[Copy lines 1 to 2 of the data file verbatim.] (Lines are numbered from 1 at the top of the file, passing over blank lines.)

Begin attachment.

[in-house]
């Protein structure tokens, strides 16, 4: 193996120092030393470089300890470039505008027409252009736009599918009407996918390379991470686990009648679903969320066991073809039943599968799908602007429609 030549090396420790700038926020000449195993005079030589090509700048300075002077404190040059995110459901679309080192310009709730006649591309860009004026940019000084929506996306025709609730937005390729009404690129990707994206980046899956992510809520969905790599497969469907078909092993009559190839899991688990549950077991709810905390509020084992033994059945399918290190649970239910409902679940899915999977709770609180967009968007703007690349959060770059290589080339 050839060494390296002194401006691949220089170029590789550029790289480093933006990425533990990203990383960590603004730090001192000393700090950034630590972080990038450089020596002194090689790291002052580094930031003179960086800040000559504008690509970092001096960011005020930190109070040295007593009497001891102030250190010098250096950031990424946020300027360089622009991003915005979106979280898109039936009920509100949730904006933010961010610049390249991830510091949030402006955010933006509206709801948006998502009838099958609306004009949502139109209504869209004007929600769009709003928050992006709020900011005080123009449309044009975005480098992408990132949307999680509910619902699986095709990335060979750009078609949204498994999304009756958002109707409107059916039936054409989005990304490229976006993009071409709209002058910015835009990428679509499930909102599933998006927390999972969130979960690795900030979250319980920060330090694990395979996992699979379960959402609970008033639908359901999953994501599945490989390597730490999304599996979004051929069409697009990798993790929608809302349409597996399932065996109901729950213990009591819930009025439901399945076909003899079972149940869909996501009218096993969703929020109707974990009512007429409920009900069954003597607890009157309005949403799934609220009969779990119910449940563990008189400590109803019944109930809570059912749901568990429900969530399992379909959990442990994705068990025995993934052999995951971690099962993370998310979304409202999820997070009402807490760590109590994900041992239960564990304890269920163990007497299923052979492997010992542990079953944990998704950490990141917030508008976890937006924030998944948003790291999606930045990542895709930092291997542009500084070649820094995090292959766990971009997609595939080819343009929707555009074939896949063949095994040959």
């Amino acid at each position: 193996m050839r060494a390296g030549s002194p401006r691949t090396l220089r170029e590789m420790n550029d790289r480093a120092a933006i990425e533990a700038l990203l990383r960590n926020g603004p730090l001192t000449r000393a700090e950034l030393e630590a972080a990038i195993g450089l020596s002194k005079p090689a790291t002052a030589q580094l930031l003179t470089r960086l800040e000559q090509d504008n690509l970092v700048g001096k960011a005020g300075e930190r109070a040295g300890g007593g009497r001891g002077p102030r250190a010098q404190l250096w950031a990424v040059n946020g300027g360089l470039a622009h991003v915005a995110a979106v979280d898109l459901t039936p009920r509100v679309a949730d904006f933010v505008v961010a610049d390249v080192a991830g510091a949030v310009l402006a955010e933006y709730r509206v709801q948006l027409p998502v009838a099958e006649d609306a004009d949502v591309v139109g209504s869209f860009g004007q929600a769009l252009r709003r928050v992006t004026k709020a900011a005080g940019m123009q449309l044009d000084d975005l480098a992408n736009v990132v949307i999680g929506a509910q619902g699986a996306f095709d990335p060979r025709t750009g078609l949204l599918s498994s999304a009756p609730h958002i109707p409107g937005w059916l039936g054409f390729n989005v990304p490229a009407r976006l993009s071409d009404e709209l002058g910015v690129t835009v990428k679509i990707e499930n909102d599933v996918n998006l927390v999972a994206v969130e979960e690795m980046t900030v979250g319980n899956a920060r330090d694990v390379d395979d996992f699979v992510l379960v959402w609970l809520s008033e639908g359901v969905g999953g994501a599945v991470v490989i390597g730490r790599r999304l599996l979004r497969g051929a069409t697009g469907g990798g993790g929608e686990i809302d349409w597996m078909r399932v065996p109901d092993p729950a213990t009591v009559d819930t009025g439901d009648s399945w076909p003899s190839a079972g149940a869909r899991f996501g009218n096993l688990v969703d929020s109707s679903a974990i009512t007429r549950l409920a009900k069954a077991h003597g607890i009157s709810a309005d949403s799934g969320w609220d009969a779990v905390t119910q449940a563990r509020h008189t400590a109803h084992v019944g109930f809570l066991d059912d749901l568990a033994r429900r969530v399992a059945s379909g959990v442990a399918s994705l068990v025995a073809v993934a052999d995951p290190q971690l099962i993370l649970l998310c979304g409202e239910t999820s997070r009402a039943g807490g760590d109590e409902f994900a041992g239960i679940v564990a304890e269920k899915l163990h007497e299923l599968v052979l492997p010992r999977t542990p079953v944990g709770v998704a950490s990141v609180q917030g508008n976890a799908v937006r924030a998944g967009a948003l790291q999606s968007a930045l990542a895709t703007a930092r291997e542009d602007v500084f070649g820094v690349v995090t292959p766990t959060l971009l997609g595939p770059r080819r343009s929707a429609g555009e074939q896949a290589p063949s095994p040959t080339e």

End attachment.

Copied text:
[in-house]
């Protein structure tokens, strides 16, 4: 193996120092030393470089300890470039505008027409252009736009599918009407996918390379991470686990009648679903969320066991073809039943599968799908602007429609 030549090396420790700038926020000449195993005079030589090509700048300075002077404190040059995110459901679309080192310009709730006649591309860009004026940019000084929506996306025709609730937005390729009404690129990707994206980046899956992510809520969905790599497969469907078909092993009559190839899991688990549950077991709810905390509020084992033994059945399918290190649970239910409902679940899915999977709770609180967009968007703007690349959060770059290589080339 050839060494390296002194401006691949220089170029590789550029790289480093933006990425533990990203990383960590603004730090001192000393700090950034630590972080990038450089020596002194090689790291002052580094930031003179960086800040000559504008690509970092001096960011005020930190109070040295007593009497001891102030250190010098250096950031990424946020300027360089622009991003915005979106979280898109039936009920509100949730904006933010961010610049390249991830510091949030402006955010933006509206709801948006998502009838099958609306004009949502139109209504869209004007929600769009709003928050992006709020900011005080123009449309044009975005480098992408990132949307999680509910619902699986095709990335060979750009078609949204498994999304009756958002109707409107059916039936054409989005990304490229976006993009071409709209002058910015835009990428679509499930909102599933998006927390999972969130979960690795900030979250319980920060330090694990395979996992699979379960959402609970008033639908359901999953994501599945490989390597730490999304599996979004051929069409697009990798993790929608809302349409597996399932065996109901729950213990009591819930009025439901399945076909003899079972149940869909996501009218096993969703929020109707974990009512007429409920009900069954003597607890009157309005949403799934609220009969779990119910449940563990008189400590109803019944109930809570059912749901568990429900969530399992379909959990442990994705068990025995993934052999995951971690099962993370998310979304409202999820997070009402807490760590109590994900041992239960564990304890269920163990007497299923052979492997010992542990079953944990998704950490990141917030508008976890937006924030998944948003790291999606930045990542895709930092291997542009500084070649820094995090292959766990971009997609595939080819343009929707555009074939896949063949095994040959």